The Multilingual Furore – Josh Journal
A common requirement when recruiting is for prospective candidates to be multilingual. For some openings, this is of utmost importance, so much that non-multilingual candidates need not apply.
It is that big a deal.
For years, when the word multilingual is used by Nigerians, they often mean speaking English, along with another “international” language.
Maybe French, Portuguese, Italian, German, Mandarin, Hebrew, Greek, and Latin.
These languages were exalted, while languages native to Nigeria and the African continent as a whole, were looked down on.
It is so severe that you could be punished and fined for speaking any Nigerian language in primary and secondary school. Meanwhile, schools were recruiting teachers to teach French and more recently, Mandarin.
When in recent years, due to higher Nigerian born and descendant citizens, the Metropolitan Police in London, and their NYPD counterparts across the pond began factoring in the ability of applicants to speak Igbo and Yoruba, many Nigerians began having second takes.
Apparently, Nigerian languages are worthy of respect too. Who would have thought?
Have you met a European, American, or Asian who can speak a Nigerian language? Or Nigerian pidgin?
Do you notice the sense of pride with which they speak it? Can you tell how much they are in a hurry to display their ability?
If you ask such a person if they are multilingual, what do you think their answer would be?
And if you ask a Nigerian who speaks English and their native language if they are multilingual, what do you think their response will be?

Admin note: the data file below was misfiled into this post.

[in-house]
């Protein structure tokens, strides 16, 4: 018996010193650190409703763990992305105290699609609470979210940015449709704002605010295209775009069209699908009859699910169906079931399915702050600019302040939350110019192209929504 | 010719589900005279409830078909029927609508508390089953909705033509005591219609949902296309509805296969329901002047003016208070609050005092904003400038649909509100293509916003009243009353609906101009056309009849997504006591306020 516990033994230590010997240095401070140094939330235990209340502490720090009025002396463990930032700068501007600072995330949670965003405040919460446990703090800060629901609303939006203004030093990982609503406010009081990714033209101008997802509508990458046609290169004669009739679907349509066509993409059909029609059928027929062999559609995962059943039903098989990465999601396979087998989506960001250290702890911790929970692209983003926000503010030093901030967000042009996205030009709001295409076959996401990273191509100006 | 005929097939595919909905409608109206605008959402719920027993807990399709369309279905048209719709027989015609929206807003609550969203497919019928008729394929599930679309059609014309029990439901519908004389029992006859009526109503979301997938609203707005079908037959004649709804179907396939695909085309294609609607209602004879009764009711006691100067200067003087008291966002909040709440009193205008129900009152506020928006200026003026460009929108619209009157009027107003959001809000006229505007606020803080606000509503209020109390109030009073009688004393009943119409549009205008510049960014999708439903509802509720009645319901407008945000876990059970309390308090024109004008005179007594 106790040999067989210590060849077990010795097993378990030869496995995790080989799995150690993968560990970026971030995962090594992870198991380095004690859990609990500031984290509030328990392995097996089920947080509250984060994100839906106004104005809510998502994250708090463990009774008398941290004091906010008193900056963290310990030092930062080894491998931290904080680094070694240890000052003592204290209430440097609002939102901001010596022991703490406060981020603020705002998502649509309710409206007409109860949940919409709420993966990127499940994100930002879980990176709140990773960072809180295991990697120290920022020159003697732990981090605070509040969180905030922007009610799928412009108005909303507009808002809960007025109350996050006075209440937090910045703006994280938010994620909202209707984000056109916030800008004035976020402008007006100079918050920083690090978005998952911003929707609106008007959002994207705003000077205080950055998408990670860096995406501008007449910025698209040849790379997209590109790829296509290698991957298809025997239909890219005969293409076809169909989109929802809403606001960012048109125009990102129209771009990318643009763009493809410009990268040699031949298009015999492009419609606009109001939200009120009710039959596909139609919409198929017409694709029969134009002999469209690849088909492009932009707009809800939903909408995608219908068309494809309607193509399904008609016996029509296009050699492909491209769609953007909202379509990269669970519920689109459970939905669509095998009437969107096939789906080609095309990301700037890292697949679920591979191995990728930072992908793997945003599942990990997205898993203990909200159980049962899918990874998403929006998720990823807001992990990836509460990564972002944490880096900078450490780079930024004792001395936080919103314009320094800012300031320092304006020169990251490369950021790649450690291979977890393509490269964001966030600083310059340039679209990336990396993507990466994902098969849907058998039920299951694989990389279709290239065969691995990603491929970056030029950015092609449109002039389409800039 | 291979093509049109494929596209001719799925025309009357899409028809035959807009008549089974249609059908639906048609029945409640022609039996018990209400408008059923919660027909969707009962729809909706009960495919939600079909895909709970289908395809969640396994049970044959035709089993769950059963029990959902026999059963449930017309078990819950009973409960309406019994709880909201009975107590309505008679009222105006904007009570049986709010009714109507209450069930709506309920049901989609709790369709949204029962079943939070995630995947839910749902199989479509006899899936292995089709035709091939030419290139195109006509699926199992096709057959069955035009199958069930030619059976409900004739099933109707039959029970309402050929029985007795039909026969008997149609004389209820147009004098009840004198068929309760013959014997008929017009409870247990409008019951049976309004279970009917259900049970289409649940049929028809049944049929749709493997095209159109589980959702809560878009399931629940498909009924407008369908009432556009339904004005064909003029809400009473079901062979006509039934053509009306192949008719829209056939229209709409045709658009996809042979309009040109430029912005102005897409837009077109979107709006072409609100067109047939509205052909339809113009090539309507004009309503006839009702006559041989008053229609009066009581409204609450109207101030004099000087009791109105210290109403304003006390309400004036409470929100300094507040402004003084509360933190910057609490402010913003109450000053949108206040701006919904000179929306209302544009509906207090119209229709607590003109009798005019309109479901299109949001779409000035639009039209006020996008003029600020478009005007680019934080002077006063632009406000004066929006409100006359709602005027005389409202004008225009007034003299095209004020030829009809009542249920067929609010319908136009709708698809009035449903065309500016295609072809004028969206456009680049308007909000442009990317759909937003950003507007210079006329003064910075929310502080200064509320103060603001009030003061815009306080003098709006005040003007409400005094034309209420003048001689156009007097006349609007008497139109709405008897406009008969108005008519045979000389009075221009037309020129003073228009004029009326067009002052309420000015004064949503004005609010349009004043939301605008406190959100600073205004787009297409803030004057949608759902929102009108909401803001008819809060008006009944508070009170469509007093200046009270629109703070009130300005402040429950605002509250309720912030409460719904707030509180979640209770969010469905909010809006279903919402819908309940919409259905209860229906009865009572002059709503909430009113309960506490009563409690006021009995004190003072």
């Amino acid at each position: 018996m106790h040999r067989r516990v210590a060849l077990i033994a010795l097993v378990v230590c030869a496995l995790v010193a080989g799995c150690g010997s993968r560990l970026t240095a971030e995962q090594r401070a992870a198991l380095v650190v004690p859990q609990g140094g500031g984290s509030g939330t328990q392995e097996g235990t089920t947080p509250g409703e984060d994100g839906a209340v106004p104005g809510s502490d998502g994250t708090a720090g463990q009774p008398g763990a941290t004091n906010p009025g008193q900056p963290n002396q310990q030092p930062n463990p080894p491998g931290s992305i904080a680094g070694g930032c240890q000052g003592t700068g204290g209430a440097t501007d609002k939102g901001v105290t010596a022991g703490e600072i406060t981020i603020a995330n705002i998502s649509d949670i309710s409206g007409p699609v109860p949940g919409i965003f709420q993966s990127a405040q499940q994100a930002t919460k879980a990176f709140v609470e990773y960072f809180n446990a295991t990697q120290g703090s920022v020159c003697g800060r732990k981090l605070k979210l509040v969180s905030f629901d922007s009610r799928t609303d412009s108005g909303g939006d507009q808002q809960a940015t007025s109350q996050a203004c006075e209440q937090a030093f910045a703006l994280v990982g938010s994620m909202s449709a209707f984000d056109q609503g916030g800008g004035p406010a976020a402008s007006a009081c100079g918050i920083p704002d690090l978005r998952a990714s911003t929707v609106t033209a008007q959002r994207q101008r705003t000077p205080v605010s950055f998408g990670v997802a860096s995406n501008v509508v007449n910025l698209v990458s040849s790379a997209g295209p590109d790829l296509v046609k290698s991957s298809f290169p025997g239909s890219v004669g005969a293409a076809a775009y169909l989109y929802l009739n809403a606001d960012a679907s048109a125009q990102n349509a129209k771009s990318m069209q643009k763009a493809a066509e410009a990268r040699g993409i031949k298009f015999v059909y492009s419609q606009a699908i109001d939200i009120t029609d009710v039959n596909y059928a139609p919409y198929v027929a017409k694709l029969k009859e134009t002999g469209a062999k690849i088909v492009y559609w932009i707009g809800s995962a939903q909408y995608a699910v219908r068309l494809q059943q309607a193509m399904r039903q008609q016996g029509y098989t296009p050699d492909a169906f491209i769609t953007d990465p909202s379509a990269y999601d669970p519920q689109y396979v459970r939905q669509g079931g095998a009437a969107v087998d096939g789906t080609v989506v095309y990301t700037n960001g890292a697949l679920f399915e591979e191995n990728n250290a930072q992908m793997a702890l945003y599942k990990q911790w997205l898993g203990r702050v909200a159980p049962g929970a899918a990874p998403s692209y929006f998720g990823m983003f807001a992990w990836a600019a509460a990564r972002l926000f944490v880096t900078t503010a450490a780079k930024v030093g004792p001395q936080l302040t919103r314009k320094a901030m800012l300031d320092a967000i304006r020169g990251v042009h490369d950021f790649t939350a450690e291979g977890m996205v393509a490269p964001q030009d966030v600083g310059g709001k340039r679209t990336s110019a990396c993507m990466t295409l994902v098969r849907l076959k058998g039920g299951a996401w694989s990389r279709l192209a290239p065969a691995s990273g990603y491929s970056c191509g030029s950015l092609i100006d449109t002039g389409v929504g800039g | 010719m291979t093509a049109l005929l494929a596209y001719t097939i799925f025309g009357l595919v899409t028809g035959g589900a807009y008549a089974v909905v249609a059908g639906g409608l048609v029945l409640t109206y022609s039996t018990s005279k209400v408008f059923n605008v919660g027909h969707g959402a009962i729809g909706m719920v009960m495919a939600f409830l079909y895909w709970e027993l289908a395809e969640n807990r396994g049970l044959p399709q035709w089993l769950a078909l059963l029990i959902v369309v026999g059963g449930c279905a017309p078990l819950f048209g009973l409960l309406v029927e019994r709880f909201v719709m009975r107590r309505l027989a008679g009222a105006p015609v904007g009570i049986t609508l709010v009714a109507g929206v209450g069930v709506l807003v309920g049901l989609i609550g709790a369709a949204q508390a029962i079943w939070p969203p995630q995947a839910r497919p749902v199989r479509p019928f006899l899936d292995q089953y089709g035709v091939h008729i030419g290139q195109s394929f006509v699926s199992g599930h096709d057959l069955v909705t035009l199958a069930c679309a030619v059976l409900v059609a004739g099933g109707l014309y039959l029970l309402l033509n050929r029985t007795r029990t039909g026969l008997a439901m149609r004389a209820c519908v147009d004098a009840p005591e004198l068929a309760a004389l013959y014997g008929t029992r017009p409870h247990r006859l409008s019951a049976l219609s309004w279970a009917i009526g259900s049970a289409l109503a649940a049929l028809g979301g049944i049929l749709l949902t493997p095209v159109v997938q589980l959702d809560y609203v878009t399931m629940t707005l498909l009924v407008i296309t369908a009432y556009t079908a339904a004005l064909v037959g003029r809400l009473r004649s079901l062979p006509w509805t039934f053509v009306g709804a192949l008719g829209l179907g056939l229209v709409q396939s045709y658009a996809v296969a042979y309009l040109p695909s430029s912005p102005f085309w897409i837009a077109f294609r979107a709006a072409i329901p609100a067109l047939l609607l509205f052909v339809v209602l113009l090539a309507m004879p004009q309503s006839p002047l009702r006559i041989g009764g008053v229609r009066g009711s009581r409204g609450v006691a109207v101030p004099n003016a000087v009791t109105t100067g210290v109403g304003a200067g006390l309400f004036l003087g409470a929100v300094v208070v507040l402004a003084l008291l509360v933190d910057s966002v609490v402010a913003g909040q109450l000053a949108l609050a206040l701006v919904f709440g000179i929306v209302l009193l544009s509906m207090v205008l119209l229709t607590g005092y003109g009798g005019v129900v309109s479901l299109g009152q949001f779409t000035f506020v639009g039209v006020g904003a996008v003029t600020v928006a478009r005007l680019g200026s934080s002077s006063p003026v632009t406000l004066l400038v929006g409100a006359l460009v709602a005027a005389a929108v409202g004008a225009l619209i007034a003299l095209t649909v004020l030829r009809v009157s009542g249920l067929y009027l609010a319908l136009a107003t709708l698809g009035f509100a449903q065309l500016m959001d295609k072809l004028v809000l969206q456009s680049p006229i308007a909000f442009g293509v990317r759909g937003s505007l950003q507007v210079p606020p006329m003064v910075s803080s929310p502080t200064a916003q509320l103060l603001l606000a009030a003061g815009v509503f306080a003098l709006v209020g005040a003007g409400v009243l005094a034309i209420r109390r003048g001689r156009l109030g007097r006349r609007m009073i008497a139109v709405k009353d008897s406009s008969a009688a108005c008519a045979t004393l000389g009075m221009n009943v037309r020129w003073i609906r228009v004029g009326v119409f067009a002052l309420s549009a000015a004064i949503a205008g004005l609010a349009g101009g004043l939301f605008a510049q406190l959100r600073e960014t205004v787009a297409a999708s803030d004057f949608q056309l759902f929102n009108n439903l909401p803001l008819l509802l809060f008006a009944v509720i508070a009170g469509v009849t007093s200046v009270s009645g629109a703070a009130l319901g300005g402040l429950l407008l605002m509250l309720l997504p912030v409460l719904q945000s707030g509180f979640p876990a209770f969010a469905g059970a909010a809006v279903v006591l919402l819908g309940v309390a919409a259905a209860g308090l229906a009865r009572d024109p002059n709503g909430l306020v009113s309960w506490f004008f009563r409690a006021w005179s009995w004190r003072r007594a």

I speak English better than most English people do. If we are being honest, most Nigerians, or at least, Lagosians with secondary school education speak better English than their British-born counterparts.
Listen to them talk on call-in programs for sports, and other YouTube videos. Here entertainers and celebs there talk too.
If you still don’t me, present to me one British or American that speaks more articulate English than the late Sadiq Daba or Chinua Achebe.
Or do you want to put them up against Wole Soyinka, Chimamanda Adichie, or Ama Ata Aidoo?
Despite that we speak more English than our native languages, and we speak English better than they do, we are still the ones who have to write IELTS and TOEFL before going to their countries.
Meanwhile, once Jack and Jill from London can say “bawo ni?” they’ll add “multilingual” to their CV.
I don’t know about you, but I know I am multilingual. In fact, I am a polyglot.
I speak English, Yoruba, Benin, Ishan, and Pidgin English. If you have a problem with me throwing multilingual and polyglot into my CV, then you can schedule a bout with me at the National Stadium.